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Deploying with DLLs

P: n/a
Using Visual Studio 2005, I have created 4 small DLLs that our company
projects can use to access common tools included in each of the separate DLL
files.

Our Visual Studio 2005 applications call the DLLs and run them without any
problem.

Now we are trying to deploy the first of these applications, and we are now
stumped. The Visual Studio 2005 Deployment Project includes all of the DLL
files and successfully creates the setup.exe file for them. The setup.exe
file will even extract all of the files (including the DLLs) on the target
machines.

Whenever we attempt to run the application, they crash as soon as we attempt
any feature which needs to access these DLLs.

One person has suggested that I need to create an app.config file for the
Windows Form Applications, but there was little about how to do this.

I researched further into editing the runtime configuration, and found that
it uses assembly binding to a particular version of the .Net Framework and
requires a Public Key token for each of these files. I have not found where I
tell this XML file what my DLL file names actually are, though.

What is involved in getting a public key token for each DLL?

If I update a DLL, do I now have to rebuild the application to accept the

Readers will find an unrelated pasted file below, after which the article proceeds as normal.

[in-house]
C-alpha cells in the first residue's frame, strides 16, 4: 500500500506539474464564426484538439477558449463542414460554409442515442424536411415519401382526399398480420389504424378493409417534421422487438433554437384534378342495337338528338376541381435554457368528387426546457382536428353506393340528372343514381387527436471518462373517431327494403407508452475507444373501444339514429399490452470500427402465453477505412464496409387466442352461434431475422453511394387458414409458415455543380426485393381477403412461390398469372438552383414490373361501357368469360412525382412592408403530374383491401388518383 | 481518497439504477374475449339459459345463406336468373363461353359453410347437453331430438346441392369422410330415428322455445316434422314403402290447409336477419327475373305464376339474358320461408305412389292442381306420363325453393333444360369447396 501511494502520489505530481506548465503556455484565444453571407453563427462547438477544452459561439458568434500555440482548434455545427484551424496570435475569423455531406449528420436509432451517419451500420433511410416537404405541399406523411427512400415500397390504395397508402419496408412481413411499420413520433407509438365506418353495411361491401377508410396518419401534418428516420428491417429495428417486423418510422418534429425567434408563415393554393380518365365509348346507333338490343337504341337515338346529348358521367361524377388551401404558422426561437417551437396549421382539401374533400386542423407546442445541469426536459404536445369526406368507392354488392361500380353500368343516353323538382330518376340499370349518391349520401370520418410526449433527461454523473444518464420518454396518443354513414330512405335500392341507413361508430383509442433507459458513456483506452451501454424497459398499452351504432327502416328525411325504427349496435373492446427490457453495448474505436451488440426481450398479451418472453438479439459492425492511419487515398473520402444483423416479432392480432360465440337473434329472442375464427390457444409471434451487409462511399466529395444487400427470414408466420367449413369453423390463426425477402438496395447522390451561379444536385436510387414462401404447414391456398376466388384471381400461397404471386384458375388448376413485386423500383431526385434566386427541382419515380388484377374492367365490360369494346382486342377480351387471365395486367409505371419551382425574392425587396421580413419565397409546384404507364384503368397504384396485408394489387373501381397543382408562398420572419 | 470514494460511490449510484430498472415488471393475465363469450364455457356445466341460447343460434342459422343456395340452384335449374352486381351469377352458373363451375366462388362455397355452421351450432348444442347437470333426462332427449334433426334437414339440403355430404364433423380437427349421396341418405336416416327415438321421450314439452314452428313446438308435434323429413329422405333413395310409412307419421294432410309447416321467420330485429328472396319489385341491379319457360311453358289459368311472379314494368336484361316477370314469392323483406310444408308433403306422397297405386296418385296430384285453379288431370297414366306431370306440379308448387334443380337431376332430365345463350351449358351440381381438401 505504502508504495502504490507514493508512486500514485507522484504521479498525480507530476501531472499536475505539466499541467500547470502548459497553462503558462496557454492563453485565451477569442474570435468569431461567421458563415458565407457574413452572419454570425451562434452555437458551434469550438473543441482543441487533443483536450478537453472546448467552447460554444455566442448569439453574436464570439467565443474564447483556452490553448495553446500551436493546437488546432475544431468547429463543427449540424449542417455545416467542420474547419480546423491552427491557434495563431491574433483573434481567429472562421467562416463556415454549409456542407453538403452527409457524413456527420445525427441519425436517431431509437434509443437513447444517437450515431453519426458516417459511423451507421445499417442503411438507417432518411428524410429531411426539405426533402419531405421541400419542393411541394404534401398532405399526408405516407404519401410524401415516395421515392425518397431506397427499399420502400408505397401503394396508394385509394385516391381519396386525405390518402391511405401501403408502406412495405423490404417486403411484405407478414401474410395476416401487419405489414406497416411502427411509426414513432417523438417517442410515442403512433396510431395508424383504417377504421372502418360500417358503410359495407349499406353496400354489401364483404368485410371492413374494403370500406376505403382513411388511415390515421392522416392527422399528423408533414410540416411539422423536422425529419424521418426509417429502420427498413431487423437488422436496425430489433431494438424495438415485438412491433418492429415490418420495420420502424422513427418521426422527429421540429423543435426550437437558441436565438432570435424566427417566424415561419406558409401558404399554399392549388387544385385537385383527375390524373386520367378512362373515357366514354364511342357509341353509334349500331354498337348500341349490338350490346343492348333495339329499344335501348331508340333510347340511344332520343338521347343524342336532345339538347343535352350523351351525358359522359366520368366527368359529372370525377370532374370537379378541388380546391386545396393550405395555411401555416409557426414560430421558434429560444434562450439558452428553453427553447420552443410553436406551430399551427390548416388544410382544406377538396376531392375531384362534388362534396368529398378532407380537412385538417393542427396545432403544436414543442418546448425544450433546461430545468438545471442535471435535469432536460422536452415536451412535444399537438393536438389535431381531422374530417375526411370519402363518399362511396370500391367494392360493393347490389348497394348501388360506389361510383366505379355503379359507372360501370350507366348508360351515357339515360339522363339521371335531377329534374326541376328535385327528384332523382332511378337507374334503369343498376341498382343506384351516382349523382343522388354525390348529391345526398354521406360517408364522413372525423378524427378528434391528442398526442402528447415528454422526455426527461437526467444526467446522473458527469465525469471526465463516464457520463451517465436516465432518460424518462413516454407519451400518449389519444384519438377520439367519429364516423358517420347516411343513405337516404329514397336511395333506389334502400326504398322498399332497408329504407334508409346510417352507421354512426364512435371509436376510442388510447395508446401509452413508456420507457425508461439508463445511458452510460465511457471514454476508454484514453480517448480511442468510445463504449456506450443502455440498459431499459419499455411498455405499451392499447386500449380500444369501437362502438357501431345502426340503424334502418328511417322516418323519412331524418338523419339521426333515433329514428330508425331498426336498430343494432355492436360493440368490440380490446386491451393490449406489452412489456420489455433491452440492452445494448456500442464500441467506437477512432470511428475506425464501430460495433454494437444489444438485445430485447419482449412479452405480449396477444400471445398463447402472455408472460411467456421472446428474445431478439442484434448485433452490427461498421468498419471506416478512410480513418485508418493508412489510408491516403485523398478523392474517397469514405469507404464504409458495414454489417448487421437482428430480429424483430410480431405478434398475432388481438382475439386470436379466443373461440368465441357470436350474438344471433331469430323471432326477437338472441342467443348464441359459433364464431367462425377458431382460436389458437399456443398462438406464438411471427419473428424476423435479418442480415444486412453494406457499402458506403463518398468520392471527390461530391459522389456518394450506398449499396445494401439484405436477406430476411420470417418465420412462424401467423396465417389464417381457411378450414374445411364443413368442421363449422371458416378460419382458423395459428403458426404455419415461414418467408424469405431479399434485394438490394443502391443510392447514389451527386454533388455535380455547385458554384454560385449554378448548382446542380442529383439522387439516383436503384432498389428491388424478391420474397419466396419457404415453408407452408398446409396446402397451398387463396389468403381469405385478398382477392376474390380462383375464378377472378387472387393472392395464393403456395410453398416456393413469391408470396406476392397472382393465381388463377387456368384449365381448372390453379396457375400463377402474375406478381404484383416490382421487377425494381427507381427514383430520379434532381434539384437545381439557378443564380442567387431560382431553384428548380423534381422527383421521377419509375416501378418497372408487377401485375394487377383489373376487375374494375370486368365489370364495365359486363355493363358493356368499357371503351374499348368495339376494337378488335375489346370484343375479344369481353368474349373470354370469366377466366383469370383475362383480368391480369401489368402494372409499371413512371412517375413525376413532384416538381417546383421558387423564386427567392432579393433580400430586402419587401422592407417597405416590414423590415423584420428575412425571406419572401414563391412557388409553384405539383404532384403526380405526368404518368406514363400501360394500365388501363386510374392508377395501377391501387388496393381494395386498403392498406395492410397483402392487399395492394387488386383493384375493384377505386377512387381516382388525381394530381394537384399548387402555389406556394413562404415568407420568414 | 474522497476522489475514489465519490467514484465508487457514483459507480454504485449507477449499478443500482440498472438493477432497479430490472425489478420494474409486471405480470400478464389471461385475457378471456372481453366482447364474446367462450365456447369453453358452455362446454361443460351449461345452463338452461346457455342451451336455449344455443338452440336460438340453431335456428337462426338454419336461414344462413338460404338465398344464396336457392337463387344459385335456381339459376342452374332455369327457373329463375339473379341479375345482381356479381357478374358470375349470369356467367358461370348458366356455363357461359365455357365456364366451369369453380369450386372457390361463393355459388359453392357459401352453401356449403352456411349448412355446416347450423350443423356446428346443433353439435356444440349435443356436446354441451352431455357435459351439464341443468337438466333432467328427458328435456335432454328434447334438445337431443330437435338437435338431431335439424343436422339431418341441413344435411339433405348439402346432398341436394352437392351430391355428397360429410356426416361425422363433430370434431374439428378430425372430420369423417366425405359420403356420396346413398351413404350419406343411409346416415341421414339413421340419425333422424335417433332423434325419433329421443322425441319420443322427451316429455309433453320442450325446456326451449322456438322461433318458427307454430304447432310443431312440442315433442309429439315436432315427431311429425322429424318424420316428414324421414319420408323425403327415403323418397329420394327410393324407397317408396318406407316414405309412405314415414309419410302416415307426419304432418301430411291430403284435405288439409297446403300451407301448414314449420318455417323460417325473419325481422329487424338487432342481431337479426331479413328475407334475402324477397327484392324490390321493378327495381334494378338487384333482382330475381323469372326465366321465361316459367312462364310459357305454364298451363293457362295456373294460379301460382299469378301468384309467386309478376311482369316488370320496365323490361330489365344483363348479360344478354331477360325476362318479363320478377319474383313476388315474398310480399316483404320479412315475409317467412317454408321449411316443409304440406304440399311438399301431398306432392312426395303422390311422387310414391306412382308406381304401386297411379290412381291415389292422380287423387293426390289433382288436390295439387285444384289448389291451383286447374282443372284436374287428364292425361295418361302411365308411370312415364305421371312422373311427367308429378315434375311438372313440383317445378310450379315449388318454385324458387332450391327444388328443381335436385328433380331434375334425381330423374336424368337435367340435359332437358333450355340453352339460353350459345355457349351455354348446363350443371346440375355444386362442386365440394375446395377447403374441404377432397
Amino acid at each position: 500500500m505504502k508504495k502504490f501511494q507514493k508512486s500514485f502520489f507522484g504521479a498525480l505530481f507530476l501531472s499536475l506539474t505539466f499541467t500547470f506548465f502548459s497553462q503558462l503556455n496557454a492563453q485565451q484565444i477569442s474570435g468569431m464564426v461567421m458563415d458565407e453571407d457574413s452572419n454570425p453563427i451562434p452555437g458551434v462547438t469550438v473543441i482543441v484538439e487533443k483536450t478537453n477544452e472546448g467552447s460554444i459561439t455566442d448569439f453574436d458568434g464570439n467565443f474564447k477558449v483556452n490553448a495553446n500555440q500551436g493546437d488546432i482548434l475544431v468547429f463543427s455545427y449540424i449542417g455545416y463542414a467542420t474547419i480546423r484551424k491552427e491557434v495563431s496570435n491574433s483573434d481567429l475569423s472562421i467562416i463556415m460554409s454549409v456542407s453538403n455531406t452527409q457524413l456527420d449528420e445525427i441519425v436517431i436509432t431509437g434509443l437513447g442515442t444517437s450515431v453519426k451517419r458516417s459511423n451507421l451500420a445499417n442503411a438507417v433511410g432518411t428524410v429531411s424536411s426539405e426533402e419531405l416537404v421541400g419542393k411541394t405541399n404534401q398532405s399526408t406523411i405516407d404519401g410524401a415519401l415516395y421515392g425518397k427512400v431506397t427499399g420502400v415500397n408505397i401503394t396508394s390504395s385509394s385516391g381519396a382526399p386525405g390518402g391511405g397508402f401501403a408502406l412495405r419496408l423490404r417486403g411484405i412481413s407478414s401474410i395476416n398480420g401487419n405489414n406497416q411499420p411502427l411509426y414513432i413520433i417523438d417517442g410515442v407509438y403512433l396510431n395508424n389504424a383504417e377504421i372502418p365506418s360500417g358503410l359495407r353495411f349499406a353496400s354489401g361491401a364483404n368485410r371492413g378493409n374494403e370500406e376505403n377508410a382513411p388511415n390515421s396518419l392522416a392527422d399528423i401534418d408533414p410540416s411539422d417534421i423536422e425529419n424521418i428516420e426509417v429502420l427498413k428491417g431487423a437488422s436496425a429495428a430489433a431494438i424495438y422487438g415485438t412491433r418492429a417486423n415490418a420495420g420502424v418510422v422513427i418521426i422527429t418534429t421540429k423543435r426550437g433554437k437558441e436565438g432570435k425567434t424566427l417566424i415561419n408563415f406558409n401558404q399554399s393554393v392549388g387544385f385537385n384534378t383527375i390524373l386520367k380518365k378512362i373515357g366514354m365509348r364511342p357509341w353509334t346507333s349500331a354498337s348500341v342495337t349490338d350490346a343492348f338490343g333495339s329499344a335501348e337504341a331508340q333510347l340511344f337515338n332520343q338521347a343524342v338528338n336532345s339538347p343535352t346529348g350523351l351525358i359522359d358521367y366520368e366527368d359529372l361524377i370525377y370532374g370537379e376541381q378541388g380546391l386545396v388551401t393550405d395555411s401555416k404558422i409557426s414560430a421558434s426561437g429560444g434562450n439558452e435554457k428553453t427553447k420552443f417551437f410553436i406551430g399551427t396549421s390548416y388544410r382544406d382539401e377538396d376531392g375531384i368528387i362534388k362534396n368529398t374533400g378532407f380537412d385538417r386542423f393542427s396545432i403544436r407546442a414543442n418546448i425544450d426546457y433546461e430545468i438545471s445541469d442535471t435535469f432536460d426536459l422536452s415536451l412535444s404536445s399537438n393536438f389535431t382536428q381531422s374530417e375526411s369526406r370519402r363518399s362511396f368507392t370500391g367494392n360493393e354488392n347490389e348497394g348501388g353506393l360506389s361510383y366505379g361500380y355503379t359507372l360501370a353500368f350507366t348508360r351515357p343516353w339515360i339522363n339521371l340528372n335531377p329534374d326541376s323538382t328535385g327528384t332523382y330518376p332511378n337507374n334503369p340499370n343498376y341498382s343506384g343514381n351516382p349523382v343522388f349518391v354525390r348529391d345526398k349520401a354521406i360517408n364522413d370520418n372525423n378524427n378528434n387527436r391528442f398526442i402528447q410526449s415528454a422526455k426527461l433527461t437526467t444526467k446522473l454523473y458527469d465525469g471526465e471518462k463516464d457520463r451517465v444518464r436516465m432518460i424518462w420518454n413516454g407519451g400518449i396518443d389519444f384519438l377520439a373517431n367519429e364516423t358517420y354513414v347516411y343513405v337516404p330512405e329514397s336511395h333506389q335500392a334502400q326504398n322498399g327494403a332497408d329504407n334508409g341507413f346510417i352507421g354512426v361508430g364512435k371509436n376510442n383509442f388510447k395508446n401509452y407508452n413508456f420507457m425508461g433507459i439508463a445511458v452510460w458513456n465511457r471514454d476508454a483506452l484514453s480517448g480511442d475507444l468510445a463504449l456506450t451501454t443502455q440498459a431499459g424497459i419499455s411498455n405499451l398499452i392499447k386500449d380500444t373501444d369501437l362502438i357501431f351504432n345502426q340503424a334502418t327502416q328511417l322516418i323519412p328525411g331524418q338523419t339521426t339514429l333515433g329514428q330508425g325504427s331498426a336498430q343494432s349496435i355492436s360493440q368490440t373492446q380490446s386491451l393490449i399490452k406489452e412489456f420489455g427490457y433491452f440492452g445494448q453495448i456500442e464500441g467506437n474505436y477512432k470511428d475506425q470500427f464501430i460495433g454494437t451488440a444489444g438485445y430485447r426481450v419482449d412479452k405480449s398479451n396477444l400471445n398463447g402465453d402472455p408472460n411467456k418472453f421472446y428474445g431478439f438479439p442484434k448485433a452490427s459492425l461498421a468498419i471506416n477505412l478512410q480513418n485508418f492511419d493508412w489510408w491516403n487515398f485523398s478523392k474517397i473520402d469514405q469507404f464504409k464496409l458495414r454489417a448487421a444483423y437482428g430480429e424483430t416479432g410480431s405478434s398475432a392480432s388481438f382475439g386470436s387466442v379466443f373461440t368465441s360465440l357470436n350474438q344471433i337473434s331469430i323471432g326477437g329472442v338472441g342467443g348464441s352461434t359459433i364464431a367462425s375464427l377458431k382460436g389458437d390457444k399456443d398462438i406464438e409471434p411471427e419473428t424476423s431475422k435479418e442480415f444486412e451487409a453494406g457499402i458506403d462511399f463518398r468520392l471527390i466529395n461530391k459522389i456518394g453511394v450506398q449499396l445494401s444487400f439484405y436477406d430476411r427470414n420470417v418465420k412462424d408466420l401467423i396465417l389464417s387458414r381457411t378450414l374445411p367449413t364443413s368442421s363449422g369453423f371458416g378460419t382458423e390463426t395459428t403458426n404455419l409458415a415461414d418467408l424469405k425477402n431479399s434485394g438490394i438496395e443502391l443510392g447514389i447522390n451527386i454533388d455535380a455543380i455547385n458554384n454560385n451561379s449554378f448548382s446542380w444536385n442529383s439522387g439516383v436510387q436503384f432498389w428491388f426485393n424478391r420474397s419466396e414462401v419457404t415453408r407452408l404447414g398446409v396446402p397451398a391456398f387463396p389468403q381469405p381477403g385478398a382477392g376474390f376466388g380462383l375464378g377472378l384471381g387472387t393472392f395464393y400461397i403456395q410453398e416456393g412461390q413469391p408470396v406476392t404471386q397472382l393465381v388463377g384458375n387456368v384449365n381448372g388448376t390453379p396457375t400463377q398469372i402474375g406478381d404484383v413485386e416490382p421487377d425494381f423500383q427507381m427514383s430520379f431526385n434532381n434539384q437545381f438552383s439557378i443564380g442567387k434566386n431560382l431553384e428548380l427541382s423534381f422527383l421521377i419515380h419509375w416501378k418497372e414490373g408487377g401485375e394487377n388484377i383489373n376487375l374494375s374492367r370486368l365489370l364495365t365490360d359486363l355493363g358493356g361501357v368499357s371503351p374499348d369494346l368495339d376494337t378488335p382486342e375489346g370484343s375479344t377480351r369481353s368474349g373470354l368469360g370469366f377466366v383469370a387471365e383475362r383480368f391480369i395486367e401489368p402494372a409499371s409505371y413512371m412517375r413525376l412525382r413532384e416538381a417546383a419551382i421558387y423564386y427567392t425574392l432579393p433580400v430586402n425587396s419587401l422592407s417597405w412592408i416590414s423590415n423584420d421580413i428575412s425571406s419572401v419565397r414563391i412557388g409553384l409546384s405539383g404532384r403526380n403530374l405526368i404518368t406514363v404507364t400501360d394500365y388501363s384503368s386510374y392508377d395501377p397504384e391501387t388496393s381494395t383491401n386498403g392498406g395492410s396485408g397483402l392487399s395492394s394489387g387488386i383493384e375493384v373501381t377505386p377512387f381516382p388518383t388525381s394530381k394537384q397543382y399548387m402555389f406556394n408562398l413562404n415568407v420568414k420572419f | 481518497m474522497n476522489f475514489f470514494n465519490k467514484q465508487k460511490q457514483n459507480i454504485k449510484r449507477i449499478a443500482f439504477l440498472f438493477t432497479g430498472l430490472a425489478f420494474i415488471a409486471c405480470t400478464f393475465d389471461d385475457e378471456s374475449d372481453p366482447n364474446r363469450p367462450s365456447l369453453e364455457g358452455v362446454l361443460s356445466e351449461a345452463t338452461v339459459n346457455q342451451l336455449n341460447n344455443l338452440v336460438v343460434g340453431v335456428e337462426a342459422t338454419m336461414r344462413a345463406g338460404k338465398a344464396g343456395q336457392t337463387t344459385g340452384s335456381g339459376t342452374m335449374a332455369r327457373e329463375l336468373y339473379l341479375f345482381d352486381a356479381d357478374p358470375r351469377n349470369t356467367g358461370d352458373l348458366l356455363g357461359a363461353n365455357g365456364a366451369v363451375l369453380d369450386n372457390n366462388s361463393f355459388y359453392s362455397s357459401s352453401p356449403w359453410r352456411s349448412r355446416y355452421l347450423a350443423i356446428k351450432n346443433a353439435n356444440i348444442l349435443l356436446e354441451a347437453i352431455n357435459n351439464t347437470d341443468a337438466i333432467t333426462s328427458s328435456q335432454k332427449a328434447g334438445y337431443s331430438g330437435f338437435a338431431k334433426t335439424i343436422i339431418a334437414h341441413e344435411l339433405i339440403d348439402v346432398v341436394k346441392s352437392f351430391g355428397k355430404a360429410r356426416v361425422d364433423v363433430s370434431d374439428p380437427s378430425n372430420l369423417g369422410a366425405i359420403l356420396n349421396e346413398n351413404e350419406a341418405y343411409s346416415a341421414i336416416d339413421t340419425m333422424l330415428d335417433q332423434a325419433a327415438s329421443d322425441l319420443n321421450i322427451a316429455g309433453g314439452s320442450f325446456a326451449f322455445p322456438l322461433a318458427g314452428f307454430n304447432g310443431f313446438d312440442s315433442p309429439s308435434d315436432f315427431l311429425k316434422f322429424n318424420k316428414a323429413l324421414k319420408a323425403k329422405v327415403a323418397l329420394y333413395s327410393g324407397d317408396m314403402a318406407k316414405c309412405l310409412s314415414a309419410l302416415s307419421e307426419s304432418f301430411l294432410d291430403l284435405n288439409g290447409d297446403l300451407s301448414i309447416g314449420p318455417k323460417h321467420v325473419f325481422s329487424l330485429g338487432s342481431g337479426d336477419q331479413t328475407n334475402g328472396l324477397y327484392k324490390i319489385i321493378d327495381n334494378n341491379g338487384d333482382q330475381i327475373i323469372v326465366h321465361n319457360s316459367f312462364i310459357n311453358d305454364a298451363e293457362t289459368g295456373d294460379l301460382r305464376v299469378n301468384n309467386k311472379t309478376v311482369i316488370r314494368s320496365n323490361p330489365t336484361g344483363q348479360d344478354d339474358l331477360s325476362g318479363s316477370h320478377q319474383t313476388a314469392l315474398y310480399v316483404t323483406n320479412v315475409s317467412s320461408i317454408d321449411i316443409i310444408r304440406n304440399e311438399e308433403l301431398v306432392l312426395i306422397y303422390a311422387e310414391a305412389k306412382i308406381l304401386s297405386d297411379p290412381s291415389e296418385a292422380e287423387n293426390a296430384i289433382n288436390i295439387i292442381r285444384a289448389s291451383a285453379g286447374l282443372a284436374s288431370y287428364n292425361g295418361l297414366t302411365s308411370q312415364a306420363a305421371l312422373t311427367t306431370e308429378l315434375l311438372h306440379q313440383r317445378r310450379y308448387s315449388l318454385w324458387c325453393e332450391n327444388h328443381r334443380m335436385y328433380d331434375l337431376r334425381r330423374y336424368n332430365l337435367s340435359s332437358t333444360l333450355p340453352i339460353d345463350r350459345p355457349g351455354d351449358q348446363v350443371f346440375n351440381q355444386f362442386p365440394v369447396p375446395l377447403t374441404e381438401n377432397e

updated DLL version?

Since these are Company Internal applications, all I want to do is copy a
new EXE or DLL out onto our Server whenever we have a change, and have the
users systems appear magically updated.

Is this not possible?

What am I doing wrong?

I have not done too many installs, and I get stumped whenever I step outside
of the rhelm of the Deployment Wizard.

Thanks for your help,
Joe

Jul 14 '08 #1
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6 Replies


P: n/a
On Jul 15, 2:12*am, jp2msft <jp2m...@discussions.microsoft.comwrote:
Using Visual Studio 2005, I have created 4 small DLLs that our company
projects can use to access common tools included in each of the separate DLL
files.

Our Visual Studio 2005 applications call the DLLs and run them without any
problem.

Now we are trying to deploy the first of these applications, and we are now
stumped. The Visual Studio 2005 Deployment Project includes all of the DLL
files and successfully creates the setup.exe file for them. The setup.exe
file will even extract all of the files (including the DLLs) on the target
machines.

Whenever we attempt to run the application, they crash as soon as we attempt
any feature which needs to access these DLLs.

One person has suggested that I need to create an app.config file for the
Windows Form Applications, but there was little about how to do this.

I researched further into editing the runtime configuration, and found that
it uses assembly binding to a particular version of the .Net Framework and
requires a Public Key token for each of these files. I have not found where I
tell this XML file what my DLL file names actually are, though.

What is involved in getting a public key token for each DLL?

If I update a DLL, do I now have to rebuild the application to accept the
updated DLL version?

Since these are Company Internal applications, all I want to do is copy a
new EXE or DLL out onto our Server whenever we have a change, and have the
users systems appear magically updated.

Is this not possible?

What am I doing wrong?

I have not done too many installs, and I get stumped whenever I step outside
of the rhelm of the Deployment Wizard.

Thanks for your help,
Joe